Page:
Thuja occidentalis is indicated for the treatment of warts and skin complaints. It is also used to help with adverse vaccine reactions, especially those reactions that cause skin problems.

The Flower Essences
Flower essences are one of the most popular natural remedies. Like homeopathics, they’re widely available in health food stores. While homeopathic remedies are most used for physical conditions (but may also be selected for emotional factors), the forte of the flower essences is in balancing emotional health. Flower essences are liquid extracts made from a variety of individual flowers, plants and trees.

The flower essence system was created by Dr. Edward Bach in the 1930s. The remedies are usually diluted and given orally or in drinking water, or applied to acupressure points.

Glass droppers should not be used to administer these remedies directly into Fido’s mouth. If needed, a remedy can instead be dropped onto the finger and rubbed onto the gums, ears or head.Animals often exhibit behavioral changes in response to underlying emotional issues, stress, jealousy, aggression and worry. Flower essences can help Fido to feel calm and focused by enhancing and supporting emotional well-being.

The best known flower essence product is Dr Bach’s Rescue® Remedy, a combination of five flower essences. Rescue® Remedy is a great choice to have on hand for both general and emergency use. Many people have used it successfully as a complement to conventional veterinary care, such as in emergency situations like heat stroke.

A few popular individual flower essences that work really well for pets are as follows:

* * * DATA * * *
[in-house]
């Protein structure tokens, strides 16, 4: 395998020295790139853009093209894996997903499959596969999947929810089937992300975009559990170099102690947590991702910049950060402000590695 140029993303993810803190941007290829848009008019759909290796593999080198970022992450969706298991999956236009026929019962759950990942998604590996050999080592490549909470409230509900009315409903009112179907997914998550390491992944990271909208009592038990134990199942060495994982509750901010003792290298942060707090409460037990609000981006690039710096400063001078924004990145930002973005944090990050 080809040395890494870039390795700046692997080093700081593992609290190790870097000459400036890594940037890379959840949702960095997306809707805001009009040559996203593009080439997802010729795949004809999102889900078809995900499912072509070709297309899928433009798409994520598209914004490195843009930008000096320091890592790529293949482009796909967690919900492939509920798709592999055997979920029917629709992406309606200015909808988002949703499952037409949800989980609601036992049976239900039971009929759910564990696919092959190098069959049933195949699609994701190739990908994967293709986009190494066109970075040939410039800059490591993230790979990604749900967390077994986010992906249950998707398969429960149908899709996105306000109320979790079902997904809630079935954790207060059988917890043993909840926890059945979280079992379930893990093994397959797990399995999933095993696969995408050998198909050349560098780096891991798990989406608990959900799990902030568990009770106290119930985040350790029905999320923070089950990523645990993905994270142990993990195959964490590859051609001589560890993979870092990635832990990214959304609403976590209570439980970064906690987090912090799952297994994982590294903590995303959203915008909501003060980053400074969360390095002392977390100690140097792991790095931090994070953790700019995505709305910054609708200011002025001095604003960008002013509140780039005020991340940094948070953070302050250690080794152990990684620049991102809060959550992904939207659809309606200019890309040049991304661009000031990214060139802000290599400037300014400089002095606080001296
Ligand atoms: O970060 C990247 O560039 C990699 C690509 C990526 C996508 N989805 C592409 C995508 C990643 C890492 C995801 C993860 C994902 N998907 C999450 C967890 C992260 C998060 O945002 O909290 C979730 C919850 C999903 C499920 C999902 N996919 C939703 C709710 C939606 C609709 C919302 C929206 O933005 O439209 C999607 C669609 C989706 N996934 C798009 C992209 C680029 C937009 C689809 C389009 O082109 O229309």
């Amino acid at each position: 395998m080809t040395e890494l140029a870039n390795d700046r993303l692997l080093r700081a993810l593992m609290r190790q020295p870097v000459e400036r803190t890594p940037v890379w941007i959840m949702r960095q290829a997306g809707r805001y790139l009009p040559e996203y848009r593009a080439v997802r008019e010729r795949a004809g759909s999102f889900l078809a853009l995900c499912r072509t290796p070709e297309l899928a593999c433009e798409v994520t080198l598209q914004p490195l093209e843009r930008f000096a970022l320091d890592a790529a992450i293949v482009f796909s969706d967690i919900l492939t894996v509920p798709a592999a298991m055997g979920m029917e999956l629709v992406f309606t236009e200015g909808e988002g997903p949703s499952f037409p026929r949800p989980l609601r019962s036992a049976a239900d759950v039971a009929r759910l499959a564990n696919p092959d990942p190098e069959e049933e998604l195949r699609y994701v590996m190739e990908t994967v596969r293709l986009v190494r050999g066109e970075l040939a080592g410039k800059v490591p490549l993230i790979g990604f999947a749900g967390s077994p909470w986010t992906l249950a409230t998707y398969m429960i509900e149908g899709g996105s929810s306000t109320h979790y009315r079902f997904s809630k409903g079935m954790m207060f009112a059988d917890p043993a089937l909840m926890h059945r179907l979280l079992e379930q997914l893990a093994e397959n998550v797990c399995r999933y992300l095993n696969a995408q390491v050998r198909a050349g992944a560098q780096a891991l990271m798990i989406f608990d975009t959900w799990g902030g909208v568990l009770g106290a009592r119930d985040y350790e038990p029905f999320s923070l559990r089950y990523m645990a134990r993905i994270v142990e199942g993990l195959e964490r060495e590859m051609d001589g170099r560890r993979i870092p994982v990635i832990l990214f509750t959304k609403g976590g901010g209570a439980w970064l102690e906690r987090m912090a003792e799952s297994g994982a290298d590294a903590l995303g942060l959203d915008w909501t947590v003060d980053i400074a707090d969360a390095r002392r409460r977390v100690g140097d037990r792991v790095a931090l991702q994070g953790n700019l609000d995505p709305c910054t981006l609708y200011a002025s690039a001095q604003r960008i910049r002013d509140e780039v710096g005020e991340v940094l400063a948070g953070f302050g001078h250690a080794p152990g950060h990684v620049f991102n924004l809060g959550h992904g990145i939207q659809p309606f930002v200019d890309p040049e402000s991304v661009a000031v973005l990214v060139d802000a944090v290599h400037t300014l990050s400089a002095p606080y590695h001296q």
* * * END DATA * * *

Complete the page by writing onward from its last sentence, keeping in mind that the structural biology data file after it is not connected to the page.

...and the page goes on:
• Jealousy: Holly, which is also suitable for those who show aggressiveness relating to past abuse.
  • Grief and Homesickness : Honeysuckle, for feelings of abandonment when left alone or at a kennel, and in combination with Star of Bethlehem for mourning an owner who has passed away.
  • Exhaustion and Trauma: Olive and Star of Bethlehem as well as Rescue® Remedy.
  • Fear: Aspen is especially great for very submissive pets who show nervousness in new situations; Mimulus for fear of known things such as thunder or vet visits; Rock Rose for terror and Red Chestnut for worry that something bad is going to happen.
  • Neediness: Chicory works especially for those who demand attention, easily feel jealousy and when being left alone causes excessive upset.

Both homeopathy and flower essences have an extremely high safety record, and few if any side-effects, even when used in conjunction with conventional medicine. For those who are open to the possibilities of healing that can take place with these complementary therapies, they are certainly worth a try.

Lucy Postins is a monthly columnist in Fido Friendly Magazine.

Check out some other articles on homeopathic natural pet remedies:
5 Basic Homeopathic Remedies for Pets
Natural Home Remedies For Cats & Dogs
Natural Skin and Coat Remedies

© 2013 Lucy Postins & The Honest Kitchen This article may only be copied with prior written permission from the company. Reproductions must include credit to the author and a link to this website.